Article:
We conclude, then, that the city engaging in false worship has committed an offense against Israel, not merely against God. False worship within the land of Palestine pollutes the people. As in the case of theft and other crimes, the proper recompense involves two aspects. (1) Restoration: the guilty city is responsible to restore Israel to purity; and (2) punishment: the guilty city is to suffer the same penalty in the reverse direction. The destruction of the city accomplishes both aspects simultaneously. First, the city functions as a whole burnt offering (verse 16). Those who offer the offering, namely the people of Israel, are purified by the act of offering. This act not only removes the evil from among them but also signifies a penal substitution: the city bears the penalty that otherwise Israel would bear. Second, since the city has polluted Israel, Israel must in reverse fashion pollute the city. Since the city has already suffered a first radical pollution by its act of idolatry, the only way for Israel to bring further pollution on it is by utter destruction. Cases dealing with individuals rather than whole cities involved in false worship (verses 1-11) are to be understood along the same lines. The discussion is less elaborate, but we can assume that the same principles are operative.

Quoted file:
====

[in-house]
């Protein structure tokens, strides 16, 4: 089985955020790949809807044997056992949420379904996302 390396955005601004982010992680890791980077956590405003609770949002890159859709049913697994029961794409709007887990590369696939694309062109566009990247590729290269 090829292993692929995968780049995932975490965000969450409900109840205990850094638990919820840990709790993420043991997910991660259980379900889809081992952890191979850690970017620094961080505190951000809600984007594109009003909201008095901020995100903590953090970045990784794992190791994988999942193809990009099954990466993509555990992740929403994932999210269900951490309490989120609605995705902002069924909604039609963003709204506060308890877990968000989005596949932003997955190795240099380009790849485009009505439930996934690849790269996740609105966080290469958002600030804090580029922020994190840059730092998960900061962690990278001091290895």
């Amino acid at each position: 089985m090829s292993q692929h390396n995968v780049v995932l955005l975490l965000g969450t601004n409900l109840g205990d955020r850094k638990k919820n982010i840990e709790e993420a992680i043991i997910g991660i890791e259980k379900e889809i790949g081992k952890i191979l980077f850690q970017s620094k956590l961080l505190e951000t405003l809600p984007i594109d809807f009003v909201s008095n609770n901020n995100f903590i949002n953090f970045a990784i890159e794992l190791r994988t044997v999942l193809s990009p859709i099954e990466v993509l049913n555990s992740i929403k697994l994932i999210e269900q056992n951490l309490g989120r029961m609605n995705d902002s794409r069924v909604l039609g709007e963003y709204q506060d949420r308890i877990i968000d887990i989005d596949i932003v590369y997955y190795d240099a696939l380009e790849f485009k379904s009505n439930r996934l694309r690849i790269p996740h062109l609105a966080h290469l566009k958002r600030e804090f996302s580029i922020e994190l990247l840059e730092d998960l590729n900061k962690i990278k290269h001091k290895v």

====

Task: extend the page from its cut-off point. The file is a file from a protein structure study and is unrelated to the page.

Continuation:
The logic of the penalty against false worship in the OT was that of holy war, which is clearly distinguished from non-holy war by the things commanded of the Israelites (complete destruction versus restraints, etc.). Insofar as the church is not permitted to execute holy war, then, these laws do not apply in the present dispensation of history. And there are plenty of good reasons for thinking this is the case, many of which Poythress gives later in the same chapter quoted above (and in an index of the same book dealing with theonomy).